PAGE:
The strongest opposition to nationalisation comes from the best-off AB voters, with 44 per cent against and 40 per cent for while the most support for the proposal comes from the least well off DE category, with 36 per cent for and 35 per cent against.
In age terms, the strongest support is from 35 to 49-year-olds who are in favour of nationalisation by 44 per cent to 36 per cent, while the strongest opposition is found among the over-65s who are against by 40 per cent to 30 per cent.
The poll's findings raise serious issues for the Green Party which will hold a special conference in Athlone in a week's time to consider the Nama legislation. Given the strength of opposition among party voters to the legislation and the support for nationalisation, the Greens' Ministers will have their work cut out to get support for the line they have taken in backing the plan.
For the record, the Labour Party is proposing a nationalisation of the banks as this would avoid the need to put any price on the toxic assets at all. Taxpayers would essentially inherit both the bank's bad assets and ongoing business and thus stood to gain if business recovered without shelling out c. 60 Billion on assets which - if Japan is any guide - may never recover that level of value again. Shareholders and some bondholders could be largely wiped out under this proposal, depending on the price paid for the nationalised banks.
The Government (and Fine Gael) is opposed to the nationalisation proposal I suspect largely on commercial grounds: So much of the banks "profits" are dependent on screwing customers on bank charges, threatening foreclosure on their homes, and being very hard-nosed about refusing credit to businesses they think might be a credit risk, that a publicly owned bank could never behave in that way. Ireland is a very small banking market and there is relatively little choice and competition between banks. Any prospect of unreformed banks recovering after writing down their bad debts depends on it remaining that way.
So will Nama happen, and what will happen if it does? My guess is that the Greens will oppose Nama but that the Government may reach an accommodation with Fine Gael whereby there will be some "risk sharing" between bondholders and taxpayers. Now is not exactly a great time for Fine Gael to return to Government.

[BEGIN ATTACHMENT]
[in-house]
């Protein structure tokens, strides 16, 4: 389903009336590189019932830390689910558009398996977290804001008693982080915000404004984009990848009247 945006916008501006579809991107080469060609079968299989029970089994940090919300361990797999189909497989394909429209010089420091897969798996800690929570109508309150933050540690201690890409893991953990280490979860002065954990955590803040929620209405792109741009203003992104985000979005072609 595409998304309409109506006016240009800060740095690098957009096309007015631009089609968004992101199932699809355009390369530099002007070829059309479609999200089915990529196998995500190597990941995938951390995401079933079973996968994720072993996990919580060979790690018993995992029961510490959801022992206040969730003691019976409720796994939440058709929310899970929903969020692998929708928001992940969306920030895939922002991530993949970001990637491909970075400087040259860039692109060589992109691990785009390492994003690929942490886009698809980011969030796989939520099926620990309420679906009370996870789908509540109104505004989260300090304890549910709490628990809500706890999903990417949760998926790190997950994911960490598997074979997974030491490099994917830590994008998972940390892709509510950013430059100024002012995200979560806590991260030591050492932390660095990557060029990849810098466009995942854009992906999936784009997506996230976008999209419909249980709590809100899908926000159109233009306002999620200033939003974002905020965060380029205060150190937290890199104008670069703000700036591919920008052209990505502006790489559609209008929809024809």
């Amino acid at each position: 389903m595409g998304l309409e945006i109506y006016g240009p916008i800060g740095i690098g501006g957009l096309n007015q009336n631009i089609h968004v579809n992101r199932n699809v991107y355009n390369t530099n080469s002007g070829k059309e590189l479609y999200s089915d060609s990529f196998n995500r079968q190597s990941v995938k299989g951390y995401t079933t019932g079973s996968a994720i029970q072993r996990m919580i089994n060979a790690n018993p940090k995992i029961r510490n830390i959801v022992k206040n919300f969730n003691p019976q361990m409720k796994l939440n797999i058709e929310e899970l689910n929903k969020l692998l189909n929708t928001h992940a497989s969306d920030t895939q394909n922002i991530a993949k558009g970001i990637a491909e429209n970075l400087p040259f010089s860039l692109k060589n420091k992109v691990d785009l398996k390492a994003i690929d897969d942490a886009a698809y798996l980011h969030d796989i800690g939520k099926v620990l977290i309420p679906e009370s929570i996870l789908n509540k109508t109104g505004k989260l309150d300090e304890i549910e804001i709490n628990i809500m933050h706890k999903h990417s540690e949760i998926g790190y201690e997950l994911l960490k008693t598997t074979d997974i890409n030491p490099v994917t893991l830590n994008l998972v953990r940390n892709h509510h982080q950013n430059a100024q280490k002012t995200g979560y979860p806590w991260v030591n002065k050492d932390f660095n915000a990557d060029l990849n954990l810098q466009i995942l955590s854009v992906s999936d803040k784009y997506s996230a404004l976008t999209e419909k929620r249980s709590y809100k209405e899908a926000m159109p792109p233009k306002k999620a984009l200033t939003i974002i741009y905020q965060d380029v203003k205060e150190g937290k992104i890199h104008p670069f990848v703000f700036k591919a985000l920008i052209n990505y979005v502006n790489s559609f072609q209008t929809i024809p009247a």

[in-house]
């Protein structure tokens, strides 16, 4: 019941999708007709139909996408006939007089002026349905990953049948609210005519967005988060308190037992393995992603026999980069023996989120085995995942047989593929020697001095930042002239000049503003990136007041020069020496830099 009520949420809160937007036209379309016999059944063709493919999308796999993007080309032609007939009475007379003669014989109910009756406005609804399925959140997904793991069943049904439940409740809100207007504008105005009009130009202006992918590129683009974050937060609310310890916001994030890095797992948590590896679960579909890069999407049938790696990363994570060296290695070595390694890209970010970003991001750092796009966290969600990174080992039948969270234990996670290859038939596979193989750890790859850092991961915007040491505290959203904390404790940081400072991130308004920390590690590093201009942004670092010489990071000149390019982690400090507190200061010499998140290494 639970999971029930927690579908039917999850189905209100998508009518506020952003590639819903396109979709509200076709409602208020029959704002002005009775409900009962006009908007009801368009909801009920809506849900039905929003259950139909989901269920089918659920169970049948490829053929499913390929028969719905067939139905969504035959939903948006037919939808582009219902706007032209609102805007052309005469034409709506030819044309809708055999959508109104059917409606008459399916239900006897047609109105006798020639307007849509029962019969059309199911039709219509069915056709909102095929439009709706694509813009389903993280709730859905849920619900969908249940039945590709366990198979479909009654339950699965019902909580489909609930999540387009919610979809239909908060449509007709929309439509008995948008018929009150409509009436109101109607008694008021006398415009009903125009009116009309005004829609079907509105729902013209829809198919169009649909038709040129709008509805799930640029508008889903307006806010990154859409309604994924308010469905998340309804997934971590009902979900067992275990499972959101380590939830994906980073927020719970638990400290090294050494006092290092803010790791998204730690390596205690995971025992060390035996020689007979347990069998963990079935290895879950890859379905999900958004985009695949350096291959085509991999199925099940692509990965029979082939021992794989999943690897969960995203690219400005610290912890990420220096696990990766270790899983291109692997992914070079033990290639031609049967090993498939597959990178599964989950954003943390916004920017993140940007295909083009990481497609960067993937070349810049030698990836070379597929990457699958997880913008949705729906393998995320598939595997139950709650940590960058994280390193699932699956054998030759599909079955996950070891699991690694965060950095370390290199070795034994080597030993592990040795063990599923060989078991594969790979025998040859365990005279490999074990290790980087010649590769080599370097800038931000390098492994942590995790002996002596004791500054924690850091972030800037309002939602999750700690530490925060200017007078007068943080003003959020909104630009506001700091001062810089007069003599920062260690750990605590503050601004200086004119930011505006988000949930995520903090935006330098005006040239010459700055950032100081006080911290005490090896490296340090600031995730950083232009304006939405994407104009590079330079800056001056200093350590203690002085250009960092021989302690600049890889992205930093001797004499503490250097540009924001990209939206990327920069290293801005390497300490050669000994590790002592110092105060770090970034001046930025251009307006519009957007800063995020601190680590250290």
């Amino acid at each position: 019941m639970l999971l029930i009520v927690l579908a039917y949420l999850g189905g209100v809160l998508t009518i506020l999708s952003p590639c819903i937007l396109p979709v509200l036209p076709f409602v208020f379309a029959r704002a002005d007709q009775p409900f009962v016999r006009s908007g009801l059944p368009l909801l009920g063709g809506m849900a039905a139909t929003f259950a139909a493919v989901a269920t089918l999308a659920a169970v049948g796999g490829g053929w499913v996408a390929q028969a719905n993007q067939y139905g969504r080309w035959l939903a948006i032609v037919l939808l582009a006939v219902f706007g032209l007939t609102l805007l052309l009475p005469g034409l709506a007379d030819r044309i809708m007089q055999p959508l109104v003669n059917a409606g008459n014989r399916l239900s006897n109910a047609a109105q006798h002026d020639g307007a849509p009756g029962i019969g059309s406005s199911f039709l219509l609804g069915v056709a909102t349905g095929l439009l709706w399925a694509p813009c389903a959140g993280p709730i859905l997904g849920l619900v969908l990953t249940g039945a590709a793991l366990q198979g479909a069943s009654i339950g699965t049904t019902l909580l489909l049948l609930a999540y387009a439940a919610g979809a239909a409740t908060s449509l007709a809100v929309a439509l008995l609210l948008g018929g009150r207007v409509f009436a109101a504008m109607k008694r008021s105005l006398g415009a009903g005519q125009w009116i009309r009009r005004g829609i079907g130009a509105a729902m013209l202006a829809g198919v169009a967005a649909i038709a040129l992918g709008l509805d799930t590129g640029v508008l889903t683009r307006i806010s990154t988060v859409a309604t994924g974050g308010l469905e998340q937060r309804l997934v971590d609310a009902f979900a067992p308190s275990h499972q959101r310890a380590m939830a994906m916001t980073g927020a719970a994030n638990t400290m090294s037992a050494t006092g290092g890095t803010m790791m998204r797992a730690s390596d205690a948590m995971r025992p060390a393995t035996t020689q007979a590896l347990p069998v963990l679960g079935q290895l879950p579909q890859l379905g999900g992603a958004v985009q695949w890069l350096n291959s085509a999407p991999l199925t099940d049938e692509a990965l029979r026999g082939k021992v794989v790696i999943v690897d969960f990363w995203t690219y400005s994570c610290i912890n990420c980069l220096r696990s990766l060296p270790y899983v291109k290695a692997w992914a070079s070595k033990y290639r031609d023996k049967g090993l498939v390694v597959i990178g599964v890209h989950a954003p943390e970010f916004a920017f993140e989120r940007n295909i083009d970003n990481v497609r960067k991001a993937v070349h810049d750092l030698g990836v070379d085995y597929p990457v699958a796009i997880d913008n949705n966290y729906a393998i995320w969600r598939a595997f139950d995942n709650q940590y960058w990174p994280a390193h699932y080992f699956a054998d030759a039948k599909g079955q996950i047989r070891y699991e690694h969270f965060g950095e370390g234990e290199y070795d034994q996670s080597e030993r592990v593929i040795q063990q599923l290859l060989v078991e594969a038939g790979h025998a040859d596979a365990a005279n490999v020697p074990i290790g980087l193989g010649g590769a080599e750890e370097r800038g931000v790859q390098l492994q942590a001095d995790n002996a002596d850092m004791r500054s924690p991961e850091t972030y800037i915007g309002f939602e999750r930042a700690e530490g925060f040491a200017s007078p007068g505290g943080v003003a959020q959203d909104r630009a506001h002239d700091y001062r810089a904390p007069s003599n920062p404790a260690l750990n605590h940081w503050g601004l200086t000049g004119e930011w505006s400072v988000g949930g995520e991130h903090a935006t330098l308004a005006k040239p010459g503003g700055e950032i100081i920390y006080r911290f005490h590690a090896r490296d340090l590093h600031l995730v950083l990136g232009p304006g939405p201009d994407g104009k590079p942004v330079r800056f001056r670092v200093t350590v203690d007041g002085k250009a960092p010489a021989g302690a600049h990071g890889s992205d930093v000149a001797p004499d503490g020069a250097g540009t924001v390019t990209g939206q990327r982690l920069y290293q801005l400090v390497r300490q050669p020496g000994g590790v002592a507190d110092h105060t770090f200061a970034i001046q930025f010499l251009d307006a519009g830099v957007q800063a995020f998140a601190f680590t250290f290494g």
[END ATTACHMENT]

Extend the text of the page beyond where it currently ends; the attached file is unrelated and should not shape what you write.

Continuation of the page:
But unfortunately, I also don't see Nama working as advertised. Having put c. 60 Billion at risk in the form of an investment in highly speculative assets - an investment my banker friend stressed would be "off-balance sheet" as if this made it somehow less real - the taxpayer will then be asked to stump up c. 10 Billion in investment in the banks themselves to restore their capital adequacy and "get credit flowing to industry again".
Having done so, the taxpayer will then discover that the bankers are paying themselves huge bonuses again, and that credit is still not flowing to industry as required to underpin an economic recovery. In the meantime Ireland is saddled with a huge public debt (both on and off balance sheet), ever greater dependence on foreign "investors", and an asset cost and tax base still far too inflated to allow competitiveness to be restored any time soon.
How to undo all the positive aspects of the Celtic Tiger in one easy lesson... In any case the financial and political elites will have preserved their position and the incremental 10% of the workforce who have lost their jobs, thousands of pensioners who have lost their investments and medical benefits, and the great unwashed who will suffer the 5 Billion p.a. cuts in public services identified by the McCarthy report will simply be the victims of a global recession.
The Irish elite had nothing to do with it. Honest guv...